Dueling gatherings highlight split as Michigan GOP tries to move on from 2020
MACKINAC ISLAND — Call it a tale of two Republican Party parties.
On Mackinac Island this weekend, over 1,200 party members rode horse-drawn carriages around the lavish Grand Hotel and mapped political strategies at the biennial Mackinac Republican Leadership Conference.
Less than 100 miles away on Saturday, nearly 2,000 conservative activists railed against party elites and listened to speeches at a farm in Antrim County, a breeding ground for 2020 election conspiracy theories.
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The dueling events exemplified ongoing concerns for the GOP: whether party divisions and continued false claims of voter fraud in the 2020 election could hurt efforts to unseat Gov. Gretchen Whitmer and other Democrats next year.
“There are a lot of people who want to focus on the past, and mainly the 2020 election, and are allowing that to get in the way of our larger goal,” said Jamie Roe, a Republican strategist.
There was no shortage of love for former President Donald Trump or airing of election grievances at the Michigan Republican Leadership Conference on Mackinac Island.
Some attendees wore “Make America Great Again” hats, while panelists discussed “election integrity” and claims of mishandled ballots that have been repeatedly debunked.
“The focus of the last election is always going to be important for voters — election integrity is very important to voters,” said Meshawn Maddock, an ardent Trump supporter and co-chair of the Michigan Republican Party.
“But (the) ‘22 (election) is coming either way, and … we can walk and chew gum at the same time.”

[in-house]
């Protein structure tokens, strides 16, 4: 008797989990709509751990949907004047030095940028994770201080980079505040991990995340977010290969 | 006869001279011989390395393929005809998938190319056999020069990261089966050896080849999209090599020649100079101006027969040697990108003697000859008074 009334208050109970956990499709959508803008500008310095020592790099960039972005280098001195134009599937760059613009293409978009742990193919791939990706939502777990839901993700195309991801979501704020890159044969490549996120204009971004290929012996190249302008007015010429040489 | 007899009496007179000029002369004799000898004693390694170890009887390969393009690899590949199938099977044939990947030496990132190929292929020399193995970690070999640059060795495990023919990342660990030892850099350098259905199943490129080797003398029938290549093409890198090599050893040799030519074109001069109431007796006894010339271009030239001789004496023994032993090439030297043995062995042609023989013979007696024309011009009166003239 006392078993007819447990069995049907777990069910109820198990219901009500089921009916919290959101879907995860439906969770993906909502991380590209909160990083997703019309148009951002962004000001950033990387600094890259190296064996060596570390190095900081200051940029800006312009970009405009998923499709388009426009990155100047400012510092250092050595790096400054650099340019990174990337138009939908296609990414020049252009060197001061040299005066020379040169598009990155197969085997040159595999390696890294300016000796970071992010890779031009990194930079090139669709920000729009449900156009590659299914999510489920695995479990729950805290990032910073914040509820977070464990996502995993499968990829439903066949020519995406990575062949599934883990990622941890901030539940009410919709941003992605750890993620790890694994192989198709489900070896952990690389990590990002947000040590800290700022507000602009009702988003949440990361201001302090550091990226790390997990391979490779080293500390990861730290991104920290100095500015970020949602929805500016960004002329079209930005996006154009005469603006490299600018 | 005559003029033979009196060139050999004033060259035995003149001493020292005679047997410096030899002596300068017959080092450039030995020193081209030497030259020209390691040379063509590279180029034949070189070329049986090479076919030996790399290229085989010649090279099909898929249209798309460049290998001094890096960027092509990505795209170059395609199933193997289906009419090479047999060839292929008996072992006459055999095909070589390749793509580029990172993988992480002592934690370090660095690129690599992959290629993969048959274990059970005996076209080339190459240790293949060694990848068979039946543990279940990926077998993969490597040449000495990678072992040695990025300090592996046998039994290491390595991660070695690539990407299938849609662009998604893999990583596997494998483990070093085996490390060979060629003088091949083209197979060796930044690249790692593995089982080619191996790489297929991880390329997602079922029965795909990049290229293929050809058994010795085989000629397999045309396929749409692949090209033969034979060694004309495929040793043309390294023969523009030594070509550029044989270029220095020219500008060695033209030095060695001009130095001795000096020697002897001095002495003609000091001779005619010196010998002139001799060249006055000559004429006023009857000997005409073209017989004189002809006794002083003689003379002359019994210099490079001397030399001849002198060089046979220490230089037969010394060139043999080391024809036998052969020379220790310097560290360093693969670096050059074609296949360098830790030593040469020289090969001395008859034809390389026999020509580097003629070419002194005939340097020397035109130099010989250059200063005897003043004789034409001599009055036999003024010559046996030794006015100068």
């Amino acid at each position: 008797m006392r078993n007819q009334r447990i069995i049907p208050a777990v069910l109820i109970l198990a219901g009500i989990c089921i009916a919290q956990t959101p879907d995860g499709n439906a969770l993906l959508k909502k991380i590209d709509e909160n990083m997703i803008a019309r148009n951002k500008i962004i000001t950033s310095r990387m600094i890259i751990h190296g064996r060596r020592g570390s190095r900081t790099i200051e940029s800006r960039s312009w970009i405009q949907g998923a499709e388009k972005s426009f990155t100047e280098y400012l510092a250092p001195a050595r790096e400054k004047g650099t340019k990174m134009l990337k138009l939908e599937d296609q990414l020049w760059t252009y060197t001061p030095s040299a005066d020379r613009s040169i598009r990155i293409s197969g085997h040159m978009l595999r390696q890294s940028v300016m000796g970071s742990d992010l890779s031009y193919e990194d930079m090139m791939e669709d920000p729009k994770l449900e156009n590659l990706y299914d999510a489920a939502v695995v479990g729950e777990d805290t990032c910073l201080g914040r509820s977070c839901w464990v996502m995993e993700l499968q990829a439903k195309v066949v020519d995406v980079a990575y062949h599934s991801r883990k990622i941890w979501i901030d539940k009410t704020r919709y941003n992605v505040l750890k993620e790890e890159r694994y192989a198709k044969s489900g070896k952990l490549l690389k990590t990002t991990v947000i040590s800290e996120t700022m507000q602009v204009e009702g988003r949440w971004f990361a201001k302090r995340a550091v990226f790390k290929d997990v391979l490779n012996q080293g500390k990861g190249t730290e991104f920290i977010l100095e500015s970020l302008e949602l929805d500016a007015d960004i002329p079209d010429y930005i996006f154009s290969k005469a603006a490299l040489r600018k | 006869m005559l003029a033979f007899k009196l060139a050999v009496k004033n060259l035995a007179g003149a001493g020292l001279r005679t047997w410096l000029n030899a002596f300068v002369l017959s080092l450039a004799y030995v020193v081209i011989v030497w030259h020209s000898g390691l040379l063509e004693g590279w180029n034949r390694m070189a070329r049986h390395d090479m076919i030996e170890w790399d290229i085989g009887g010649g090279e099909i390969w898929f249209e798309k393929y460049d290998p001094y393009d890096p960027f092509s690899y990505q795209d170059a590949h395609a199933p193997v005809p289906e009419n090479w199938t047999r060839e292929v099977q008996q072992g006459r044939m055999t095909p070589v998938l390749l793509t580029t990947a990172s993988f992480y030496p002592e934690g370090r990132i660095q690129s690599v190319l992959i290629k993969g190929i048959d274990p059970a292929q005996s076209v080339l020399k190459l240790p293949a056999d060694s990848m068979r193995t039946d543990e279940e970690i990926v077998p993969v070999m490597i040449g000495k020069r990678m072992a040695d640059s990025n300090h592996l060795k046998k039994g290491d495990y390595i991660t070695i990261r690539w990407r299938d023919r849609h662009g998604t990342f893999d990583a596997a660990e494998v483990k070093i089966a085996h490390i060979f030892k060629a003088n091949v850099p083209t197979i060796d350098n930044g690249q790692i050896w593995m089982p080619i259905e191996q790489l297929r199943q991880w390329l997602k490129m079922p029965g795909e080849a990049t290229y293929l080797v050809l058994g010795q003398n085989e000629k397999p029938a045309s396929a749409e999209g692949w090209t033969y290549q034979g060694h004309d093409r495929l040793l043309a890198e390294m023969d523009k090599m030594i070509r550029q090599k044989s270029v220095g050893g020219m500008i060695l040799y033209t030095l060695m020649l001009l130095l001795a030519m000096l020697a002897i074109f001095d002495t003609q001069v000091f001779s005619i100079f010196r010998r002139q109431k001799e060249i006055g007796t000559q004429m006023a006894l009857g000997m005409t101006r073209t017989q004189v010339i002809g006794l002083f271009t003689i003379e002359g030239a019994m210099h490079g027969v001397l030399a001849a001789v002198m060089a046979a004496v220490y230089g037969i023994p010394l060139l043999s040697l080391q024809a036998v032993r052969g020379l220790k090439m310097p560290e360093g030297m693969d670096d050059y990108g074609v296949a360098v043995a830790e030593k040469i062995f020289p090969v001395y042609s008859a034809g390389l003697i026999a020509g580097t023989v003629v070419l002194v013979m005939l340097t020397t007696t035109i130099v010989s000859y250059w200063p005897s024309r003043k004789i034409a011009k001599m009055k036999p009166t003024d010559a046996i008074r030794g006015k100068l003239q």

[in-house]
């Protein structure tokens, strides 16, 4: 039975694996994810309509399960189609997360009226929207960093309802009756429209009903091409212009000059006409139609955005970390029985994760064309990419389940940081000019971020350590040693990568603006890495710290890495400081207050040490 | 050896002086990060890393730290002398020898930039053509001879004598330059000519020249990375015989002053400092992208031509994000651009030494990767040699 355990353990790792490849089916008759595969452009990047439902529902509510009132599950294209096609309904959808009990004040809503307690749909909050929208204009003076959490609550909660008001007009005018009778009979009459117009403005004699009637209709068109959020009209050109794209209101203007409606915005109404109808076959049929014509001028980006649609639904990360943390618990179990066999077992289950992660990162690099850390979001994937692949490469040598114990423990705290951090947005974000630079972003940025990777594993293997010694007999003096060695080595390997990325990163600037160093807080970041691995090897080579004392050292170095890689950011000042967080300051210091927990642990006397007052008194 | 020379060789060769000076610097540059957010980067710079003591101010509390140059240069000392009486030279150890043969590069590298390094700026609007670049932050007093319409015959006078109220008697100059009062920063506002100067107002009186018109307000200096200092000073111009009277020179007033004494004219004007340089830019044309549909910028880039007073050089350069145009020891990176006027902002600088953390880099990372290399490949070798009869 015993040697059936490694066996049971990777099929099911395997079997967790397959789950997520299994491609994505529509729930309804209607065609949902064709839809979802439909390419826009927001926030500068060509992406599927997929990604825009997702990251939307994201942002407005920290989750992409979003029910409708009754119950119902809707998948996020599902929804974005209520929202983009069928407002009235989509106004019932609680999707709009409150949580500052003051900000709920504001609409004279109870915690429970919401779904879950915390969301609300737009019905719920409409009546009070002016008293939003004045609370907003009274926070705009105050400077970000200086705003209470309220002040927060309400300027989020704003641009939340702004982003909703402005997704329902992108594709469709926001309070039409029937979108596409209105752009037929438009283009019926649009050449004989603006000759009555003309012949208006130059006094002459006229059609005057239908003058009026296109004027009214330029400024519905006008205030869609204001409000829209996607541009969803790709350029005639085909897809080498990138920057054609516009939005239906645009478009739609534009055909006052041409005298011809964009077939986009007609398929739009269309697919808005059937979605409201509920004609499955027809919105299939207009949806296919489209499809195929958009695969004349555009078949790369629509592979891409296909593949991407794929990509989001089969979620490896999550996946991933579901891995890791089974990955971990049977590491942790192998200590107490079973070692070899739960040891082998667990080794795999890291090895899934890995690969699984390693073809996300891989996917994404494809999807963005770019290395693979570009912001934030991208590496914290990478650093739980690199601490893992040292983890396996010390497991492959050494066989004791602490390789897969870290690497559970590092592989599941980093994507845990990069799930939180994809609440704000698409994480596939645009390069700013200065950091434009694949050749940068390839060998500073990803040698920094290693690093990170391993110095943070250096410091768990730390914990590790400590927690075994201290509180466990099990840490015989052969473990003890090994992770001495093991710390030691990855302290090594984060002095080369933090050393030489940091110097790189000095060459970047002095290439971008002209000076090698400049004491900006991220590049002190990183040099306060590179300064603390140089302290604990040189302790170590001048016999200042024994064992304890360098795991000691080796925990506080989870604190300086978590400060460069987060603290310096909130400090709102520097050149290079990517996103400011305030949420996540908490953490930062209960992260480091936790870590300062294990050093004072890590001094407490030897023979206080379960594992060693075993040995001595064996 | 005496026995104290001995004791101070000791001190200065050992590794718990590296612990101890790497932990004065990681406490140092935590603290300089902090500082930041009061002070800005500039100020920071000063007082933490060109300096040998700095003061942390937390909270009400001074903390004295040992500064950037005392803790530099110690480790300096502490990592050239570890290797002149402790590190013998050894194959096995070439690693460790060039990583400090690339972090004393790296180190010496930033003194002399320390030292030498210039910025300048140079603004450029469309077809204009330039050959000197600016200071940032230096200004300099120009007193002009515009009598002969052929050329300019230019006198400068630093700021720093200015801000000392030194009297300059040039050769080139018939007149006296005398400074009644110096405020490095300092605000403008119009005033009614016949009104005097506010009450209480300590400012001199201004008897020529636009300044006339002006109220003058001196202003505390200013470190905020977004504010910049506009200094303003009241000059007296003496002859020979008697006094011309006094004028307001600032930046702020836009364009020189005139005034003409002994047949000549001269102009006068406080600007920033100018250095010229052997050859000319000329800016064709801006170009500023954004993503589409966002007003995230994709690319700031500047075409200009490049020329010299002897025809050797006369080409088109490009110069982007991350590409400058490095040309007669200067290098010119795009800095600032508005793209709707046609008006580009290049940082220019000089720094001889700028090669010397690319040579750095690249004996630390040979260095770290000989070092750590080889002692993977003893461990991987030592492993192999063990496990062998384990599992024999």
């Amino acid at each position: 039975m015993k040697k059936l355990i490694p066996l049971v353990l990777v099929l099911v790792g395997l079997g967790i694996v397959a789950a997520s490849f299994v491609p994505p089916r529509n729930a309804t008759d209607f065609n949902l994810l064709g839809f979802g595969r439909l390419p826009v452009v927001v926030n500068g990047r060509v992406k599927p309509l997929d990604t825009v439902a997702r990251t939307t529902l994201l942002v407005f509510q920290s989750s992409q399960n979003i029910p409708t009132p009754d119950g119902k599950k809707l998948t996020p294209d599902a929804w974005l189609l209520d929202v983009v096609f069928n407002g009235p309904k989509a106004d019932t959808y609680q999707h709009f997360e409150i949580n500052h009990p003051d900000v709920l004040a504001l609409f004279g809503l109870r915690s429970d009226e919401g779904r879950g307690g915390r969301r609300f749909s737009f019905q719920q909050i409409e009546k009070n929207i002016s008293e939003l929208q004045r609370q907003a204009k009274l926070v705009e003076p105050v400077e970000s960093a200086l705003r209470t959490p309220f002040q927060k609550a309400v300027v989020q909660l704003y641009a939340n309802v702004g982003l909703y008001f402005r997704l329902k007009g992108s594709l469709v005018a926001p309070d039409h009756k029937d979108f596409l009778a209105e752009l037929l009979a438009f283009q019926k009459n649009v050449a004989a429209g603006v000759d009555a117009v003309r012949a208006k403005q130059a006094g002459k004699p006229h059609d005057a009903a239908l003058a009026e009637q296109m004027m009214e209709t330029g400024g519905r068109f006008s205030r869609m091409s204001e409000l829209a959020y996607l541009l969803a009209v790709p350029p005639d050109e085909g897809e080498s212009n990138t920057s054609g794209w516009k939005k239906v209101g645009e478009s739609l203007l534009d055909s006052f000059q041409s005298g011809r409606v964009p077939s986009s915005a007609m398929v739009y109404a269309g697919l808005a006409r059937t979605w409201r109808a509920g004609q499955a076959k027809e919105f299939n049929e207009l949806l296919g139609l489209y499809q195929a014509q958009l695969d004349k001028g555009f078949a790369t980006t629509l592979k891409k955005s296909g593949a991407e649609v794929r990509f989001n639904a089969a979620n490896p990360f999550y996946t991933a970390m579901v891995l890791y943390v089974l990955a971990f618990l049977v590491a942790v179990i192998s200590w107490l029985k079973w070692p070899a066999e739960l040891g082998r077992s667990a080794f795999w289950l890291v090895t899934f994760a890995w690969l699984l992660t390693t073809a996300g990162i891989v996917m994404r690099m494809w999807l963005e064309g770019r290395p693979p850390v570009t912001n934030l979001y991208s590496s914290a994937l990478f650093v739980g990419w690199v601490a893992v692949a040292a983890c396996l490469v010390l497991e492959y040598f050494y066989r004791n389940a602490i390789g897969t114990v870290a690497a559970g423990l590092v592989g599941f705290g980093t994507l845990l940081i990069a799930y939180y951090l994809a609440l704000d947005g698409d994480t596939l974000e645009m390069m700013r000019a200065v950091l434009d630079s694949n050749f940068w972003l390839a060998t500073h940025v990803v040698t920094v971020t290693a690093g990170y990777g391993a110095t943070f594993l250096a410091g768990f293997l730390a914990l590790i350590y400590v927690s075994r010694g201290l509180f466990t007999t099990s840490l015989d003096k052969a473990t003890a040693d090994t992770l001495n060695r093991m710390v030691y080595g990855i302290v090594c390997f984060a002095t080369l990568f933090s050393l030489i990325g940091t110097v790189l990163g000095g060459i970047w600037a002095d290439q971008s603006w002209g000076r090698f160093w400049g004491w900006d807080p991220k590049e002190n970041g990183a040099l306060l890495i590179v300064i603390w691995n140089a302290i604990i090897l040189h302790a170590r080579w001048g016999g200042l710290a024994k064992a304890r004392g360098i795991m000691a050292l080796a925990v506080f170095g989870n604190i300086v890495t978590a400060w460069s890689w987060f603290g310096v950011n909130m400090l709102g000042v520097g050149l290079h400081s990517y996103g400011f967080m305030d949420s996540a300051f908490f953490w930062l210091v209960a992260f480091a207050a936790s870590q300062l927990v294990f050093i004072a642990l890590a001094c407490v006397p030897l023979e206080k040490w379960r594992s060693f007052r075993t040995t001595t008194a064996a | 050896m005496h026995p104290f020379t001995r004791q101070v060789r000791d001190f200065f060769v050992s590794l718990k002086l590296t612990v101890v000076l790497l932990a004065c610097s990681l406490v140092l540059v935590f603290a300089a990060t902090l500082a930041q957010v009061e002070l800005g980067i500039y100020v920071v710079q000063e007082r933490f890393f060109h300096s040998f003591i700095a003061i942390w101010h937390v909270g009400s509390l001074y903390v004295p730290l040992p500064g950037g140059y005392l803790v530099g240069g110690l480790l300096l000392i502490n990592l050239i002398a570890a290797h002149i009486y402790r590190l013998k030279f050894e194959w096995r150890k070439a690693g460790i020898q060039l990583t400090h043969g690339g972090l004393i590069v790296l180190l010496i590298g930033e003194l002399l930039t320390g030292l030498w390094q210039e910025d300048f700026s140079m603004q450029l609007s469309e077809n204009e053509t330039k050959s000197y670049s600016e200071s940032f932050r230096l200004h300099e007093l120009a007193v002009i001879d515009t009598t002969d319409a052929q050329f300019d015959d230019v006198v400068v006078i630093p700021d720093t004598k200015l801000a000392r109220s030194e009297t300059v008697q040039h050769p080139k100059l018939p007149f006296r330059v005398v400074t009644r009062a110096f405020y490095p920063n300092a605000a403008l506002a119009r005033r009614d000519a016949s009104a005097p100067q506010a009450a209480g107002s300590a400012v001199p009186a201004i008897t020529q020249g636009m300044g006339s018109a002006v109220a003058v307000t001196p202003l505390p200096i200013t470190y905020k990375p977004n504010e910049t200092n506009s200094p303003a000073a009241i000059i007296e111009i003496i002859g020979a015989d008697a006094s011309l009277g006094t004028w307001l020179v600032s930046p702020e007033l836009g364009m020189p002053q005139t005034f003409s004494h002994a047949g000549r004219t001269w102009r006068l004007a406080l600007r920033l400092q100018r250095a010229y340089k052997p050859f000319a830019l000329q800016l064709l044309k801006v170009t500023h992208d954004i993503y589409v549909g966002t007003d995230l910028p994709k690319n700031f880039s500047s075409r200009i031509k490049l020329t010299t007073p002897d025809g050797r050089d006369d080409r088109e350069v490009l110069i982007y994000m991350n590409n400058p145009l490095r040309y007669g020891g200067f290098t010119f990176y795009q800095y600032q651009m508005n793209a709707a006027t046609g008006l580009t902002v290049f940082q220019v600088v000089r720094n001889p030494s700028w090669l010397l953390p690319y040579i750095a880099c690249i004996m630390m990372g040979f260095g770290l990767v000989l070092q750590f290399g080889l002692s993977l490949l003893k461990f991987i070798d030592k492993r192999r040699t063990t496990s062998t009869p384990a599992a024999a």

Ronna McDaniel, the chair of the Republican National Committee, said it is important to “talk about the things that happened in 2020,” but that she was “also looking forward.”
But almost a year later, the 2020 election — and the controversy surrounding it — still haunt the few Republicans who have spoken up against Trump or his claims of fraud.
Two Republican members of the congressional delegation, U.S. Rep. Fred Upton of St. Joseph, and Rep. Peter Meijer of Grand Rapids, have both been censured by multiple county parties over their January vote to impeach Trump.
Upton was the only GOP representative not in attendance at the conference. A spokesperson said he had to attend a wedding.
Also missing the conference was state Sen. Ed McBroom, R-Vulcan, who received backlash for issuing a report that concluded there is no substantiated claim of fraud in the state, and former Vice President Mike Pence, who canceled a planned keynote speech, citing a scheduling conflict after GOP activists had protested his invitation.
The presumed GOP gubernatorial frontrunner, former Detroit Police Chief James Craig, made the rounds at the conference and won a straw poll of Republicans in attendance, with 58 percent.
But he generally avoided questions from reporters, preferring instead to speak to supporters and call for unity in the quest to “evict Gretchen Whitmer” as governor.
Also absent from the island gathering: Garrett Soldano, a gubernatorial candidate who organized the Antrim County event, as well as thousands of activists who claim the Republican conference is not a place for them.
Soldano, a Kalamazoo-based chiropractor and social media personality, used his event on Saturday to rail against so-called RINOs — Republicans in name only.
“We’re making a statement that this is our party,” Soldano said to raucous applause from about 2,000 people at Friske’s Farm Market in Ellsworth. “This is our state. This is our country.”
Soldano accused the Michigan GOP of trying to boost Craig in the Republican primary despite a pledge to remain neutral.
A critic of Whitmer’s lockdown order and other COVID-19 restrictions, Soldano led all GOP gubernatorial candidates in fundraising through July — before Craig officially entered the race.
Wearing cowboy boots and a blazer as he spoke from a flatbed trailer, Soldano accused the GOP “establishment” of retaliating against him for skipping the Mackinac conference by releasing “embarrassing” information about his 2009 drunk driving arrest.
“Well, I hit back,” he said.
Antrim County, a conservative region twice carried by Trump, has figured prominently in conspiracy theories about the 2020 election because a human error by the GOP clerk briefly skewed results in Democratic President Joe Biden’s favor.